State Auto Property and Casualty Insurance Company v. El Shaddai Christian Ministries, Inc.

Filing 140

ORDER denying 92 Motion for Summary Judgment Signed by District Judge Henry T. Wingate on 3/29/2017 (ab)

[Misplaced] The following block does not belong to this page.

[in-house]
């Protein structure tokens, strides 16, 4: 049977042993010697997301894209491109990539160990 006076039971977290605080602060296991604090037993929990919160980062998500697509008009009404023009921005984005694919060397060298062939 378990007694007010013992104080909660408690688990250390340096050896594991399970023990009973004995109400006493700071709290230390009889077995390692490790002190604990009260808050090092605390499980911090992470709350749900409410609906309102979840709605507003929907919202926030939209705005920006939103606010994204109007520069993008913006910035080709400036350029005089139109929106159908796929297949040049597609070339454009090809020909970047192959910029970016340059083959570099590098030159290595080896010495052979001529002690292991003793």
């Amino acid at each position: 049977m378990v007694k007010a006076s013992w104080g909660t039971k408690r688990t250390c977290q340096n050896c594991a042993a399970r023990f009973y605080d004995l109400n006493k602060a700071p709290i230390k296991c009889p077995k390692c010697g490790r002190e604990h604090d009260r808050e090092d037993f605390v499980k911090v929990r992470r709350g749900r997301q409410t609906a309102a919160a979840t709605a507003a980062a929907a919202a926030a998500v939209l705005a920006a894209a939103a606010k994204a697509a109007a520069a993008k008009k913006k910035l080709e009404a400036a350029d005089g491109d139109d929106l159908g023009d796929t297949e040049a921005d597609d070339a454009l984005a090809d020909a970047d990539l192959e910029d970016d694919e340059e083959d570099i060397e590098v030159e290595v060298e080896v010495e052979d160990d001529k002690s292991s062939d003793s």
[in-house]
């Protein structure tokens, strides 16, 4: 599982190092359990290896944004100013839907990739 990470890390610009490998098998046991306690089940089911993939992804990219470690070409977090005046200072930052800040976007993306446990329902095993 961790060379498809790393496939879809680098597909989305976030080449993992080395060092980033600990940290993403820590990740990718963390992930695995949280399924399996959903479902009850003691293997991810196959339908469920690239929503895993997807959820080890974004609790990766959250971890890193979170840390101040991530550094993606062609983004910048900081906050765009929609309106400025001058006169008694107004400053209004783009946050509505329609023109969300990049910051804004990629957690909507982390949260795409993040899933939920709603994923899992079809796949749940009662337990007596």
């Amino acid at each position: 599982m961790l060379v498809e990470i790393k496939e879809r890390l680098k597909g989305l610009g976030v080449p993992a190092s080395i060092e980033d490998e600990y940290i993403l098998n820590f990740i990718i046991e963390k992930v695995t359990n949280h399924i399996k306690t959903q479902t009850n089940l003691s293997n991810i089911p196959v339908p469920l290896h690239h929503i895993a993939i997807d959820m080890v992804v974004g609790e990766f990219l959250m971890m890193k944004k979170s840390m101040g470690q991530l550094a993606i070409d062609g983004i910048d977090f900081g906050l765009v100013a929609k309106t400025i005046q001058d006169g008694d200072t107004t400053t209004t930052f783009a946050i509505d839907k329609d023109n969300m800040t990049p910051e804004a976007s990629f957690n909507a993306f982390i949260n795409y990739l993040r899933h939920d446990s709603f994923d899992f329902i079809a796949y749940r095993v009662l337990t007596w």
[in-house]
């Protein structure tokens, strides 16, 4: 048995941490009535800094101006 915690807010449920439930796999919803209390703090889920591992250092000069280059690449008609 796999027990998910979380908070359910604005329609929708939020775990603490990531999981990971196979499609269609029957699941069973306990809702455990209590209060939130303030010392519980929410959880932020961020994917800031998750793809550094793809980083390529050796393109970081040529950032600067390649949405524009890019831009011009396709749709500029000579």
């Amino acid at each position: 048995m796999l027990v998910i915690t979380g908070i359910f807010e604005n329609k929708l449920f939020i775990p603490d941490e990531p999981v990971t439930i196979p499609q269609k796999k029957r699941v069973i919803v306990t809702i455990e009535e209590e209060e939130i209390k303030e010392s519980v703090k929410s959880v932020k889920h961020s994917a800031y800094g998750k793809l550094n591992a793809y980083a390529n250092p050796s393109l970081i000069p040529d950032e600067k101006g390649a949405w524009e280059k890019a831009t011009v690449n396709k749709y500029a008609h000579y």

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IN THE UNITED STATES DISTRICT COURT FOR THE SOUTHERN DISTRICT OF MISSISSIPPI NORTHERN DIVISION STATE AUTO PROPERTY CASUALTY INSURANCE COMPANY vs. PLAINTIFF CIVIL ACTION NO.: 3:15-CV-122-HTW-LRA EL SHADDAI CHRISTIAN MINISTRIES, INC. DEFENDANT CONSOLIDATED WITH EL SHADDAI CHRISTIAN MINISTRIES, INC. vs. PLAINTIFF CIVIL ACTION NO.: 3:15-CV-229-TSL-RHW STATE AUTO PROPERTY CASUALTY INSURANCE COMPANY DEFENDANTS ORDER DENYING MOTION FOR SUMMARY JUDGMENT BEFORE THIS COURT is State Auto Property and Casualty Company’s (hereinafter referred to as “State Auto”) Motion for Summary Judgment. [Docket no. 92]. The consolidated lawsuits sub judice present the interrogatory whether the insurance policy (hereinafter referred to as the “Policy”) purchased by El Shaddai Christian Ministries, Inc., (hereinafter referred to as “El Shaddai”) from State Auto, provides coverage for storm water damage to the roof of El Shaddai’s church building, located at 3120 Robinson Street, Jackson, Mississippi (hereinafter referred to as the “Subject Property”). State Auto’s motion for summary judgment is premised on Rule 56 of the Federal Rules of Civil Procedure1. By its motion, State Auto asks this court to grant summary judgment in its 1 (a) Motion for Summary Judgment or Partial Summary Judgment. A party may move for summary judgment, identifying each claim or defense--or the part of each claim or defense--on which summary judgment is sought. The court shall grant summary judgment if the movant shows that there is no genuine dispute as to any material fact and the movant is entitled to judgment as a matter of law. The court should state on the record the reasons for granting or 1 favor and to dismiss the claims of El Shaddai against it. State Auto’s argument is that the damage to the roof of the Subject Property was not due to a storm event, but caused by a long-term lack of maintenance and neglect. This court is not persuaded to grant State Auto’s motion under the jurisprudence of Rule 56, and will DENY its motion for summary judgment. [Docket no. 92]. I. JURISDICTION This court first must determine whether it has subject matter jurisdiction. The complaint filed by State Farm alleges that this court possesses federal subject matter jurisdiction by way of diversity jurisdiction as codified under 28 U.S.C. § 13322. [Docket no. 1, ¶ 5]. The parties to this matter are: State Auto which is an insurance company organized under the laws of the State of Iowa, with its principle place of business in the State of Ohio; and El Shaddai, a non-profit denying the motion. (b) Time to File a Motion. Unless a different time is set by local rule or the court orders otherwise, a party may file a motion for summary judgment at any time until 30 days after the close of all discovery. (c) Procedures. (1) Supporting Factual Positions. A party asserting that a fact cannot be or is genuinely disputed must support the assertion by: (A) citing to particular parts of materials in the record, including depositions, documents, electronically stored information, affidavits or declarations, stipulations (including those made for purposes of the motion only), admissions, interrogatory answers, or other materials; or (B) showing that the materials cited do not establish the absence or presence of a genuine dispute, or that an adverse party cannot produce admissible evidence to support the fact. (2) Objection That a Fact Is Not Supported by Admissible Evidence. A party may object that the material cited to support or dispute a fact cannot be presented in a form that would be admissible in evidence. (3) Materials Not Cited. The court need consider only the cited materials, but it may consider other materials in the record. (4) Affidavits or Declarations. An affidavit or declaration used to support or oppose a motion must be made on personal knowledge, set out facts that would be admissible in evidence, and show that the affiant or declarant is competent to testify on the matters stated. Fed. R. Civ. P. 56 2 (a) The district courts shall have original jurisdiction of all civil actions where the matter in controversy exceeds the sum or value of $75,000, exclusive of interest and costs, and is between— (1) citizens of different States; 28 U.S.C.A. § 1332 (West). 2 corporation incorporated in the State of Mississippi with its principle place of business in the State of Mississippi [Docket no. 1, ¶¶2-3]. The consolidated case (state civil action number 25CI1:15-cv-148-JAW), which was originally filed in the Circuit Court of Hinds County, Mississippi, named Boyles Moak & Stone, Inc. (hereinafter referred to as “Boyles”), as a second defendant. Boyles is a corporation doing business in the State of Mississippi. [3:15-CV-229-HTW-LRA, Docket no. 1-1, PP. 3-4]. El Shaddai filed its state court lawsuit on March 16, 2015. [3:15-CV-229-HTW-LRA, Docket no. 11](hereinafter referred to as “state lawsuit”). On March 26, 2015, State Farm filed a notice of removal with this federal forum alleging Boyles had “been fraudulently and/or improperly joined in this action solely for the purpose of defeating diversity of citizenship jurisdiction in this matter.” [3:15-CV-229-HTW-LRA, Docket no. 1]. Neither Boyles nor El Shaddai moved the federal court to remand the state lawsuit to Hinds County Circuit Court; instead, on April 14, 2015, United States District Court Judge Tom S. Lee entered an order dismissing Boyles by the agreement of the parties. In this court’s eye, that agreement of the parties to dismiss Boyles was akin to an admission of fraudulent joinder of Boyles, which would have resulted in this court dismissing Boyles from this action. That same day, on April 14, 2015, that case was consolidated with case number 3:15-CV-112-HTW-LRA, the lead case in this consolidated action (hereinafter referred to as the “lead case”). This court alternatively finds that District Court Judge Lee could have remanded 3:15CV-229-HTW-LRA if persuaded the El Shaddai has a viable claim against Boyles. On removal questions, the federal court takes a snapshot of the pleadings at the time of removal.3 Then, 3:15CV-229-HTW-LRA would not have featured diverse parties, as El Shaddai and Boyles are both 3 “The focus is on plaintiff's pleadings at the time of removal;” Andrews v. Miss. Farm Bureau Cas. Ins. Co., 187 F. Supp. 3d 749, 758 n.7 (S.D. Miss. 2016). 3 Mississippi citizens. Still, has the court remanded the matter, the defendant therein, State Auto, simply would have removed again and the court would have lost time, a wasteful exercise. Further, the United States Supreme Court, in facing situations somewhat similar to that facing this court, has found, “[where the] jurisdictional defect was cured, i.e., complete diversity was established before the trial commenced[,]” “‘the District Court [had] jurisdiction of the parties at the time it entered judgment.’” Caterpillar Inc. v. Lewis, 519 U.S. 61, 73, 117 S. Ct. 467, 475, 136 L. Ed. 2d 437 (1996)(Quoting Grubbs v. General Elec. Credit Corp., 405 U.S. 669, 700, 92 S.Ct. 1344, 31 L.Ed.2d 612 (1972)). Therefore, this court is not convinced it would be an efficient use of judicial resources to sever and remand the state case because the jurisdictional defect has been corrected. As to the jurisdictional amount: “[t]he amount in controversy, in an action for declaratory or injunctive relief, is the value of the right to be protected or the extent of the injury to be prevented.” Webb v. Investacorp., Inc., 89 F.3d 252, 256 (5th Cir. 1996). El Shaddai does not challenge the amount in controversy as set forth in State Farm’s Complaint – that alleged amount being $658,000.00. In fact, in filing its own complaint, El Shaddai requested punitive damages as well as compensatory damages. [3:15-cv-229-TSL-RHW, Docket no. 1-1, P. 8]. Therefore, this court, which had an independent obligation to confirm its subject matter jurisdiction4, finds the mandates of 28 U.S.C. § 1332 are satisfied: the parties are completely diverse and the amount in controversy is satisfied. 4 Federal courts are obliged to examine the basis for the exercise of federal subject-matter jurisdiction. Smith v. Texas Children's Hospital, 172 F.3d 923, 925 (5th Cir. 1999). A federal district court may examine its subjectmatter jurisdiction over a matter, sua sponte, at any time. Giles v. Nylcare Health Plans, Inc., 172 F.3d 332, 336 (5th Cir. 1999) (a court must raise the issue sua sponte if it discovers that it lacks subject matter jurisdiction); 5B Charles Alan Wright & Arthur R. Miller, Federal Practice and Procedure § 1350 (3d ed. 2007). Under Rule 12(h)(3) of the Federal Rules of Civil Procedure, "[w]henever it appears by suggestion of the parties or otherwise that the court lacks jurisdiction of the subject matter, the court shall dismiss the action." (emphasis added). Dean v. Mozingo, 521 F. Supp. 2d 541, 551 (S.D. Miss. 2007)(overturned on other grounds). 4 Inasmuch as this court is exercising diversity of citizenship subject-matter jurisdiction, this court, sitting in Mississippi, will apply Mississippi’s law to the substantive issues in accordance with the Erie Doctrine. Erie v. Tompkins, 304 U.S. 64, 78-79, 58 S.Ct. 817, 82 L.Ed. 1188 (1938). Under the Erie Doctrine, federal courts sitting in diversity must apply state substantive law and federal procedural law. Foradori v. Harris, 523 F.3d 477, 486 (5th Cir. 2008) (citing Gasperini v. Ctr. for Humanities, Inc., 518 U.S. 415, 426-427 (1996)). II. STATEMENT OF THE FACTS A. Undisputed Facts El Shaddai purchased the Subject Property on September 23, 2003. [Docket no. 92-1]. On March 18, 2009, Gail Kayiwa (hereinafter referred to as “Kayiwa”), the president of El Shaddai, reported a roof leak due to storm damage to Brotherhood Mutual Insurance Company (hereinafter referred to as “Brotherhood”) and filed a claim for such. [Docket no. 92-2]. Brotherhood retained an independent adjuster, Central Adjustment Company (hereinafter referred to as “Central”), to inspect the premises and survey the damage. [Docket no. 92-3]. Central visited the Subject Property on April 13, 2009, and prepared a report, including photographs which purport to show water pooling on the Subject Property’s roof. [Docket no. 92-3]. Brotherhood denied the claim on April 29, 2009, by sending a letter to El Shaddai explaining: there was no storm damage to the roof; the roof was “worn out and in need of maintenance”; and the Brotherhood policy excluded damage due to wear and tear. [Docket no. 92-4]. Brotherhood cancelled its policy approximately eight (8) months later, claiming that El Shaddai had failed to pay the premiums. [Docket no. 92-5]. 5 Kayiwa thereafter sought replacement insurance coverage for the Subject Property. She looked to State Auto. On March 5, 2012, El Shaddai signed a new Business Owners Application for insurance with State Auto. [Docket no. 92-6]. Kayiwa backdated a check issued to State Auto, which purported to be issued on March 2, 2012. [Docket no. 92-7, P. 21, LL. 9-19]. State Auto issued the Policy, numbered BOP 2666518 on March 6, 2012 with a policy period of March 2, 2012 through March 2, 2013. [Docket nos. 91-8 & 91-9]. On July 16, 2012, roughly a period slightly over four (4) months after State Auto had issued the policy, El Shaddai filed a claim with State Auto for a roof leak and water intrusion which it claimed had occurred as a result of a sudden storm event on March 2, 2012, the date the Policy became effective, and three days before Kayiwa signed the insurance application. [Docket no. 92-10]. State Auto inspected the property on July 19, 2012. [Docket no. 92-11]. State Auto denied the claim on July 23, 2012, stating there was no evidence of storm damage, but, rather the roof presented long-existing maintenance issues. [Docket no. 92-12]. El Shaddai reported the same claim a second time on October 5, 2012. [Docket no. 9213]. State Auto retained an independent adjuster, Cunningham Lindsey (hereinafter referred to as “Lindsey”) on October 11, 2012, to inspect the property. [Docket no. 92-14]. Lindsey found the same maintenance issues Central had found three (3) years prior. [Docket no. 92-14]. After receiving Lindsey’s report, State Auto denied the second claim filed by El Shaddai with State Auto on October 18, 2012. [Docket no. 92-15]. State Auto terminated the policy on October 19, 2012, as a result of non-payment of premiums by El Shaddai. [Docket no. 92-16]. Sammuel Honnold (hereinafter referred to as “Honnold”), a roofing contractor, examined the Subject Property on January 17-18, 2013, at the direction of El Shaddai. [Docket no. 92-17]. Honnold contacted State Auto and informed it he 6 believed the damage to the roof was due to settling as the result of a sinkhole. [Docket no. 9217]; however, El Shaddai does not intend to, nor can it, rely on the opinion of Honnold as to the sinkhole issue. This is so because El Shaddai offered Honnold solely as an expert in the field of roofing, not engineering. State Farm opened a third claim based on the March 2, 2012, sudden storm event and inspected the property again in February, 2013. [Docket no. 92-18]. State Auto then retained an engineer, Lawrence Wedderstand (hereinafter referred to as “Wedderstrand”) who inspected the property yet again on September 25, 2015. [Docket no. 92-20]. Wedderstrand issued a report which indicated: 1. The church was not damaged as a result of a storm event, which occurred on March 2, 2012. 2. The moisture intrusion into the interior of the church was a result of long-term exposure of the roof covering to ponded water, which caused degradation of the roof system and the degradation allowed the ponded rainwater to breach the building envelope. 3. The ponded water on the roof was a result of insufficient slope of the roof system toward the north end of the structure, and was exacerbated by the raised leg of the mansard system, which extended above the roof surface along the north end of the building. [Docket no. 92-20]. As a result of the findings of Wedderstrand, State Auto again denied the claim of El Shaddai. [Docket no. 92-21]. B. Disputed Facts El Shaddai claims, “[w]hile there had been prior problems with leaks, water had never poured through the ceiling.” [Docket no. 112, P. 3]. El Shaddai further maintains it told State Farm about the prior leaks with the building [Docket no. 112-2, PP. 25-27], a fact which State Auto challenges. [Docket no. 92, P. 3, fn. 1]. El Shaddai claims it informed State Farm about the Brotherhood claim and its denial, a fact which is hotly contested by State Auto. [Docket nos. 928 & 92-9]. 7 C. Expert Witness’ Undisputed Facts The experts propounded by the parties are in agreement on some basic facts underlying the cause of the damage to the Subject Property. Wedderstrand for State Farm and Honnold for El Shaddai both agree that the negative slope of the roof allowed ponding on the north end of the structure which was exacerbated by the raised leg of the mansard system5. [Docket nos. 92-20, and 102-3]. Further, they agree that ponding water, generally, can be expected to accelerate deterioration of the roof’s bitumen system6. [Docket nos. 92-20, and 102-3]. D. Expert Witness’ Disputed Facts The experts disagree on some fundamental grounds. Honnold’s opinion states the ponding was not the result of a faulty design or inadequate maintenance but, rather was the result of a sudden storm event on March 2, 2012. [Docket no. 102-3]. He further stated that when he inspected the roof, it was in good condition and had been well maintained. [Docket no. 102-3]. Wedderstrand contends however, that the church was not well maintained. [Docket no. 92-20]. Wedderstrand further contends that the damage to the roof was a long outstanding problem, not the result of the storm on March 2, 2012. [Docket no. 92-20]. Wedderstrand further issued a Supplemental Report of Findings in which he reviewed Honnold’s report and disagreed with him on multiple points. [Docket no. 94-8]. Wedderstrand states in that supplemental report that the ponding “was a direct result of long-term movement of the supporting soils.” [Docket no. 94-8, P. 5, ¶ 8]. Finally, although neither party has addressed, either in support or opposition to the instant motion for summary judgment, the report of Michael E, Brown, PhD (hereinafter referred to as 5 A mansard or mansard roof (also called a French roof or curb roof) is a four-sided gambrel-style hip roof characterized by two slopes on each of its sides with the lower slope, punctured by dormer windows, at a steeper angle than the upper. 6 This type of roofing is an evolution of asphalt roofing. It is made from asphalt and a variety of rubber modifiers and solvents. There are several ways of connecting pieces of this material. 8 “Brown”), this court takes notice that El Shaddai has offered Brown as an expert witness, and therefore, this court may consider his report. Brown specifically states: “[g]iven the radar data, local storm reports, warning data and observational data, it is more probable than not that the church location experienced wind gusts near 60mph accompanied by a brief period of very heavy rainfall.” [Docket no. 102-4, P. 3]. This is in direct contravention of Wedderstrand’s report which states the church was not subjected to weather related damage due to high winds. [Docket no. 92-20]. III. STANDARD OF REVIEW In deciding a motion for summary judgment, this court must consider the dictates of Rule 56 of the Federal Rules of Civil Procedure.7 [T]his court should grant a motion for summary judgment only “if the movant shows that there is no genuine dispute as to any material fact and the movant is entitled to judgment as a matter of law.” Fed.R.Civ.P. 56(a); Turner v. Baylor Richardson Med. Ctr., 476 F.3d 337, 343 (5th Cir.2007). A fact is material if “it might affect the outcome of the suit under the governing law.” Anderson v. Liberty Lobby, Inc., 477 U.S. 242, 248, 106 S.Ct. 2505, 91 L.Ed.2d 202 (1986). To determine whether a genuine dispute exists as to any material fact, the court must consider “all of the evidence in the record but refrain from making any credibility determinations or weighing the evidence.” Turner, 476 F.3d at 343 (citing Reeves v. Sanderson Plumbing Prods., Inc., 530 U.S. 133, 150, 120 S.Ct. 2097, 147 L.Ed.2d 105 (2000)). While the court must make all reasonable inferences in favor of the non-moving party, “a party cannot defeat summary judgment with conclusory allegations, unsubstantiated assertions, or ‘only a scintilla of evidence.’” Reeves, 530 U.S. at 150, 120 S.Ct. 2097 (citing Little v. Liquid Air Corp., 37 F.3d 1069, 1075 (5th Cir.1994)). Cruz v. Mississippi Dep't of Human Servs., 9 F. Supp. 3d 668, 679 (S.D. Miss. 2014). 7 (a) Motion for Summary Judgment or Partial Summary Judgment. A party may move for summary judgment, identifying each claim or defense--or the part of each claim or defense--on which summary judgment is sought. The court shall grant summary judgment if the movant shows that there is no genuine dispute as to any material fact and the movant is entitled to judgment as a matter of law. The court should state on the record the reasons for granting or denying the motion. Fed. R. Civ. P. 56 9 Once the movant has satisfied its initial burden, the burden shifts to the non-movant to produce evidence indicating the existence of a genuine issue of material fact for each essential element of its case. Rivera v. Houston Indep. Sch. Dist., 349 F.3d 244, 246-47 (5th Cir. 2003). The non-movant is not entitled to rely solely on his pleadings, but must set forth specific facts showing there is a genuine issue for trial.” DirecTV, Inc. v. Robson, 420 F.3d 532, 536 (5th Cir. 2005). IV. CONCLUSION As enumerated supra, this court finds there are multiple “disputed issues of material fact” To grant summary judgment under this scenario would be contrary to the dictates of Rule 56, which to test whether the movant is entitled to a judgment under the applicable law and undisputed, material facts. The material facts here are far from undisputed. This litigation must be resolved by a finder of fact. Therefore, this court DENIES State Auto Property and Casualty Company’s (hereinafter referred to as “State Auto”) Motion for Summary Judgment. [Docket no. 92]. The court sets this litigation for a pretrial conference on June 6, 2017, at 9:00 a.m. in Courtroom 6A of the United States District Courthouse in Jackson, Mississippi. The court further sets this litigation for jury trial term beginning the week of June 19, 2017, at 9:00 a.m. SO ORDERED this the 29th day of March, 2017. s/ HENRY T. WINGATE____________________ UNITED STATES DISTRICT COURT JUDGE 10